I tend to find myself thinking that, when it comes to the world today, particularly with a large proliferation of quite small, low-powered devices making up the Internet of Things (IoT), that we have lots of little outposts of endpoints that should be more secure, perhaps even castle-like in themselves. In some cases, maybe they should be outposts – within the sphere of protection of something greater which can provide help if needed. Devices come in many different shapes and forms – IoT extends across all business sectors and includes critical things like medical devices, automotive and space applications. They all have differing levels of security requirements and some of these are context specific to the environment they are used in.

Dynamic response and the lack of it

Many castles and fortresses were specifically built because the environment they existed in was hostile. The site itself was extremely imposing; a symbol of authority. If attacked and put under siege, the occupants were not likely to be relieved in a short space of time, but they usually had a garrison of defenders who could repel and harry attackers.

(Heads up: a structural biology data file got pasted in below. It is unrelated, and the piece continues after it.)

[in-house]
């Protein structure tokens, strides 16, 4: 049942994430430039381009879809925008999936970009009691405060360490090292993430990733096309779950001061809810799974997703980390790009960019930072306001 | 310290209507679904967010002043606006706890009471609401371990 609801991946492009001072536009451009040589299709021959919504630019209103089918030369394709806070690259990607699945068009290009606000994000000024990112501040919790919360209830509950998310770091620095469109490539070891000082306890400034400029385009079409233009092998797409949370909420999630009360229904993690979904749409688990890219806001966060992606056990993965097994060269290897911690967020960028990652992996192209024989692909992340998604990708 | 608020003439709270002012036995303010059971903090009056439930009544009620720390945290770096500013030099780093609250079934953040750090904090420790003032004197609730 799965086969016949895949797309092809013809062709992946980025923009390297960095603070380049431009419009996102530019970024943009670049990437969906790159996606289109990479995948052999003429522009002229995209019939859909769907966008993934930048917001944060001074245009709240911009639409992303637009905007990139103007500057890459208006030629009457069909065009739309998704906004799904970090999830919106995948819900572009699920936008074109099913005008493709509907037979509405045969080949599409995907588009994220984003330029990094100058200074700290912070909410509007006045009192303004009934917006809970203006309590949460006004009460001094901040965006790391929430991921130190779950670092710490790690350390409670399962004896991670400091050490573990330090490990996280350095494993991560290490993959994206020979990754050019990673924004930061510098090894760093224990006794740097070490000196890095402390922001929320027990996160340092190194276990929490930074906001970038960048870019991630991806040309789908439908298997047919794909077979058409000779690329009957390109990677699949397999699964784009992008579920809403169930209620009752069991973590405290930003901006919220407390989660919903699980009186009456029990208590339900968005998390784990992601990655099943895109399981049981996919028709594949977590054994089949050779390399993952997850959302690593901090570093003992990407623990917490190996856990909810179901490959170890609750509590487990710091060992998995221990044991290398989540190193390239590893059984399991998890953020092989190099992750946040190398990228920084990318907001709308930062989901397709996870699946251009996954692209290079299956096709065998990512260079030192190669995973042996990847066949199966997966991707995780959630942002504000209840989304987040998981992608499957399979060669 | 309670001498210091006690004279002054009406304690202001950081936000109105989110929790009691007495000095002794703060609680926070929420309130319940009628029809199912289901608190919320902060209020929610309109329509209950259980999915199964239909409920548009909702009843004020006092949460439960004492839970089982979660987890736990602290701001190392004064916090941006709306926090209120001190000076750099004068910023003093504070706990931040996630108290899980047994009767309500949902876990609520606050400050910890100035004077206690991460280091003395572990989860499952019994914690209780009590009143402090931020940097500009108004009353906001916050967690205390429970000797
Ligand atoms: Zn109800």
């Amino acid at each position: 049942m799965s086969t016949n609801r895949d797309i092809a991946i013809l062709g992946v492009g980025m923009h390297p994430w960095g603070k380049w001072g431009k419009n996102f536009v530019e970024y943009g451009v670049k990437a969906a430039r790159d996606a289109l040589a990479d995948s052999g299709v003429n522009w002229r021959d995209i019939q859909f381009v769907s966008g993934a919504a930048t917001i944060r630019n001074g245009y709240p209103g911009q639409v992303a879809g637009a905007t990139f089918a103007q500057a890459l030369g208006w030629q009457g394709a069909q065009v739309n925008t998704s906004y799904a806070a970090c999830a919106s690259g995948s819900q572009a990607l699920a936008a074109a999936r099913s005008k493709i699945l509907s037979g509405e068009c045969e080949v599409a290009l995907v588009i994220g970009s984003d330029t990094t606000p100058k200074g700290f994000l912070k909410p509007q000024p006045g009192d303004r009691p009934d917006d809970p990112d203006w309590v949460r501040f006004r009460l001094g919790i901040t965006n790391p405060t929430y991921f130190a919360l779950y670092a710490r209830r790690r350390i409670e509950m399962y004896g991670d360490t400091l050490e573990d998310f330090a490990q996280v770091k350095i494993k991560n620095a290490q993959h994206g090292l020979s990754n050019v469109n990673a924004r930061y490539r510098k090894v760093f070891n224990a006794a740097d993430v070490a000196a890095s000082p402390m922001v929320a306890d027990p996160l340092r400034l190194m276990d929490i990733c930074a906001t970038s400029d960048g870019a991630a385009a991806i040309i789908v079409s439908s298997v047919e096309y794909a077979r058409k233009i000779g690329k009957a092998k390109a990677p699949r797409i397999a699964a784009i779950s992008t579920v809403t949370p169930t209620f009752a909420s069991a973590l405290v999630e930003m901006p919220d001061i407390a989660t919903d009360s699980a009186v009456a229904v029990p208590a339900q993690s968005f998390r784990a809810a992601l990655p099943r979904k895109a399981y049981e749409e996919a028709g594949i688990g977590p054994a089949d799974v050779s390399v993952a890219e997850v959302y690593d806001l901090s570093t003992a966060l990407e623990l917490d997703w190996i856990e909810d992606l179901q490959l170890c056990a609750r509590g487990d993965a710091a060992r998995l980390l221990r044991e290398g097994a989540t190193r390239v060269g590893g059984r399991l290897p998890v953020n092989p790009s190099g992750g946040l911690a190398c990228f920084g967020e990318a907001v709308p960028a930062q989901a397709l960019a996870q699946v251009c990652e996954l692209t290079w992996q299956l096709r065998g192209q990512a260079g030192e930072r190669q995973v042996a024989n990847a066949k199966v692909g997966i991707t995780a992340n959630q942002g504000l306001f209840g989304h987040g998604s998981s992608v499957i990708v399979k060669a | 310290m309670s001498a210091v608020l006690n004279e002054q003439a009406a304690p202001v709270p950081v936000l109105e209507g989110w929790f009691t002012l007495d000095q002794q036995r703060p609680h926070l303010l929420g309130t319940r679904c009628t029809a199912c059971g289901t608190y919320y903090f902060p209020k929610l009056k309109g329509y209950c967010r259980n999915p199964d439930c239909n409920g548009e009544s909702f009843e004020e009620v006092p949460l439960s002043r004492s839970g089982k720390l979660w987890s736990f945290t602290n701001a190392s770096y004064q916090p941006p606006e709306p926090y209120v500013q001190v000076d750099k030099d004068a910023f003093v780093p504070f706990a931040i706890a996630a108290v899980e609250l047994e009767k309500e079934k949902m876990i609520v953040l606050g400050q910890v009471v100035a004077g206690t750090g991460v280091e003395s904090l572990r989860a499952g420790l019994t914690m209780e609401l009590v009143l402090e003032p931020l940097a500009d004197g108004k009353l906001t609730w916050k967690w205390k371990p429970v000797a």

In many ways, the connected devices of today face a similar environment. The moment that a consumer product is put onto the market it faces attack – either by physical tampering and hacker reconnaissance work on the device or through the network when it connects – but unfortunately the device usually doesn’t do anything about it.

It was the hope of forces under siege in a castle that reinforcements would arrive to relieve them. Until that point though, the defenders did not just sit there – they had the ability to respond in a variety of dynamic ways, from cavalry riding forth into the local area outside the castle, through to the ability to leave under cover of darkness via a sally port to raise the alarm or to forage. In some cases, defenders were very lucky – Richard the Lionheart was injured and subsequently died from a crossbow bolt fired from the castle walls he was besieging in Châlus, France.